The Scientific Domain



I wanted to share a few thoughts into the mind of the scientific individual.

Because most people don't understand what it means to think like a scientist. It's actually really hard to do.

Thinking like a scientist involves being hard-nose mechanistic. It involves being methodologically meticulous. It involves being willing to grind out trial after trial after trial of experimentation to test validity, anticipating, almost paranoiacly, the off-chance that a bias or a synaptic noise or whatever inconceivable error resulted in either being just slightly off in experiment, or being even slightly wrong in the data interpretation. It requires you to be willing to indiscriminately demolish every preconceived thought or notion, in order to be as sure one can be that the replication trial will be as pure and conclusive as the first test, the last test, and every replicate test in between. Thinking like a scientist means being willing to actively doubt every set of verisimilis evidence pointing you to your desired outcome, so you might prove, independent of any possible biased influence, that your results can be demonstrated, and correlating data sets from an experimental procedure can be generated again, and again, and again.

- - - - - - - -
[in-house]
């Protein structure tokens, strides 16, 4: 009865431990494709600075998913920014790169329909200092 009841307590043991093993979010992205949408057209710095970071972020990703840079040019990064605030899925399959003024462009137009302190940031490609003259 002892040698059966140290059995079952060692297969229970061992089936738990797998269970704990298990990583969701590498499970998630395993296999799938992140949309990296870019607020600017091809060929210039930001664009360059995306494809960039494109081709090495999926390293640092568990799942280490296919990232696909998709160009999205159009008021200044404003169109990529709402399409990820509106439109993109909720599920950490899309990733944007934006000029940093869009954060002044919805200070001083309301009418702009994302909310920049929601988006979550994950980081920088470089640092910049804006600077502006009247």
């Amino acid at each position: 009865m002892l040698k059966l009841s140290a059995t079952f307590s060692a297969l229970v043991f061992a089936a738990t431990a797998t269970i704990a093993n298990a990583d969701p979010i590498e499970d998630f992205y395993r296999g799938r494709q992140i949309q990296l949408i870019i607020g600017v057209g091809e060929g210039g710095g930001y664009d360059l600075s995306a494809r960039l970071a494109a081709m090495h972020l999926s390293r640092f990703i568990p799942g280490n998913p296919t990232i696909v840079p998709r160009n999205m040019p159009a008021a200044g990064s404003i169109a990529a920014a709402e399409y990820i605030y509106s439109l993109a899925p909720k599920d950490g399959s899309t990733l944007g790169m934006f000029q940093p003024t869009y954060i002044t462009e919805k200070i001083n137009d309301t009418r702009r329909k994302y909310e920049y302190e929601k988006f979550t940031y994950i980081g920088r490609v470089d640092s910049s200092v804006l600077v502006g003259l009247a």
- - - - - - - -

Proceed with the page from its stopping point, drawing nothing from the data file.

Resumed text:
The antithesis that probably drives this notion home the fastest is the understanding of confirmation bias. Which, unfortunately, confirmation bias is more prevalent now than ever: we have a set of ideas, to which we may be the author of but more often than not they're ideas we've been indoctrinated with, and we take these ideas and go to and fro looking for materials that more or less validate our preconceived opinions.

A scientist, properly trained, does exactly the opposite.

It means as an informed citizen, one reliable source isn't sufficient. To understand a story, or piece of writing, it has to be collaborated. It needs to be compared with competing sources. And the dissent needs to be objectively disproved. 

And it means for me as an experimental chemist, I need to be confident enough in my methodology where that I will not hesitate to obliterate my materials, my results, my conclusions, and start over from first-principles so to generate the same data set that I did the first time I tested my compound.

And this is just within one's own domain of scientific research. This is just the first step.

The next step is peer review.

Peer review, where you send off preliminary reports to competing research teams and laboratories across the country, who receive no remorse by proving your research process faulty. Peer review is where, much like in the first case, it is necessary that every preconceived thought or emotion is surveyed, scrutinized, and shredded at the vertices of every perceivable flaw, every potential error, and any possible overlook. Experiments may be done by different teams from different perspectives and the sum of the results are returned as carbon placed under high temperature and pressure; where if everything step leading to publishing was done right, what might emerge from the inhospitable environment of the scientific domain is an emergent truth, shimmering with brilliance like a diamond.

This is the domain of science.

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